Girl Clock (probably more accurately, Middle Aged Woman’s Clock because the clock for pregnancy seems to be ticking faster and louder for the central character, Christine (Veronica Neave)). She is a career woman, a photographer, conscious of the approach of menopause but who feels an overwhelming compulsion to conceive a child. She has no partner. Much of her dilemma throughout the film is how to find one when she does not want and can’t commit to a permanent, let alone temporary, relationship. (Whether it is the writing or the skill of Veronica Neave or both, Christine does give the impression that, despite what she says, deep down she does want some lasting relationship.)
There are some funny episodes in her search for a partner which leads her to an ex-lover (who does not want to be used), a dating site with the expected group of eccentrics, to IVF. The finale is not what the audience is expecting and there is a scene which may/will have us thinking twice – to which another reviewer reminded us of deceased people’s wish to be organ donors and the question of where the limits are.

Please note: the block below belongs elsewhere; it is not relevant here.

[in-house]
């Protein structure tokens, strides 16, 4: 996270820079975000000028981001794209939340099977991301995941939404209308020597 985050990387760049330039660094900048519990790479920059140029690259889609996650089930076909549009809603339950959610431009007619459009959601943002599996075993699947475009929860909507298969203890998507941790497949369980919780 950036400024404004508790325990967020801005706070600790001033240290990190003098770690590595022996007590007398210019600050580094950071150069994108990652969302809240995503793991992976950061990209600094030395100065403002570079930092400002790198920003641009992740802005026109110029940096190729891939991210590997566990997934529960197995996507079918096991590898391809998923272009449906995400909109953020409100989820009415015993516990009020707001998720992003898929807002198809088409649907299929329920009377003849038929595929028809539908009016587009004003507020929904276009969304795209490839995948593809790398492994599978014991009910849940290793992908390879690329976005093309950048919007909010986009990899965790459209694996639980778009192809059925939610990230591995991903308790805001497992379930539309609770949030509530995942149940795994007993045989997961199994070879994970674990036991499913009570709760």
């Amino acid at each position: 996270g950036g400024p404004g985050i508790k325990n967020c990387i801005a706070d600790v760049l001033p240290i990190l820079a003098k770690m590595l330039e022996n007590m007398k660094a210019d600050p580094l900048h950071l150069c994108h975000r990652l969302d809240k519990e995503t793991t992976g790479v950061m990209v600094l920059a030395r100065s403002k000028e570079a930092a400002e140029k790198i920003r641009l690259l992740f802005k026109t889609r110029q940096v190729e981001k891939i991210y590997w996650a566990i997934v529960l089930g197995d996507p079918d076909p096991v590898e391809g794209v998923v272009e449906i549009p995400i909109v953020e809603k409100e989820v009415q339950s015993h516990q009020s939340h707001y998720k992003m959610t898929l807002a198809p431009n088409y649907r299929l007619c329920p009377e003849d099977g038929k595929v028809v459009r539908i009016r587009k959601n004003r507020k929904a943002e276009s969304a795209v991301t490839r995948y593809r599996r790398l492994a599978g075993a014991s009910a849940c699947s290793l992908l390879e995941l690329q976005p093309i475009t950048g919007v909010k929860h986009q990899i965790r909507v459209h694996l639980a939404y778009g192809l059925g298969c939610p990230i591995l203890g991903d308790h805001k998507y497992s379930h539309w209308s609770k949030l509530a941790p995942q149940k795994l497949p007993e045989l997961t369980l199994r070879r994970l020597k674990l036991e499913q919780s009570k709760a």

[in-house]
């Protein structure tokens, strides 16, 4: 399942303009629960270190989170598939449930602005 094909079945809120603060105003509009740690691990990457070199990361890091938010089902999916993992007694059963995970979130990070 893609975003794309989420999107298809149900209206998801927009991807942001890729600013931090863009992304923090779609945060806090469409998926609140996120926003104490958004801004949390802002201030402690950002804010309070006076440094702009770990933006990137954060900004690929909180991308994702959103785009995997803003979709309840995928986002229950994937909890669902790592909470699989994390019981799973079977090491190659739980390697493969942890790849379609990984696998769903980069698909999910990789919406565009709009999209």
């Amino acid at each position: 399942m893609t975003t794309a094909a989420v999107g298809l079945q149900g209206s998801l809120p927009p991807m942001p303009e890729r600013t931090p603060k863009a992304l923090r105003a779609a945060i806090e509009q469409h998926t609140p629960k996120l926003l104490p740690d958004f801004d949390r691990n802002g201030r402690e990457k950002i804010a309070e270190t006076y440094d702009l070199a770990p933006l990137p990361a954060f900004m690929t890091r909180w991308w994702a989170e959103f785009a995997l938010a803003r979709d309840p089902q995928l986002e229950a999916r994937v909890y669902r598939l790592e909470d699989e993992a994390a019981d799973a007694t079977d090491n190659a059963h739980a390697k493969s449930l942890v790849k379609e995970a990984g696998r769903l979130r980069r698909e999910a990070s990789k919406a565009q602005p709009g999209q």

But, the film is not just about Christine and her ticking biological clock. She has two best friends, much her own age, and we share something of their stories. Mikki (Caterina Hebbard) is a researcher, aged an unwilling 42, whose obsession is her appearance and the feeling that people look through her. There is fine scene where her partner, wordlessly and sensitively, makes a gesture that affirms her as a person, a woman, and enables her to break through the obsession. (The partner, Tom, is played by Adam Couper who co-wrote the screenplay.)
And then there are Margot and Keith who have two adult children. They are the rock of the film, the reassurance to those who cannot commit that years of a happy, contented, marriage are more than possible. Queenie van de Zandt is a wonderful earth mother with a wry sense of humour. Jamie Dunn’s Keith is balding and certainly not thin, a wonderful, common-sensed father with a wryer sense of humour.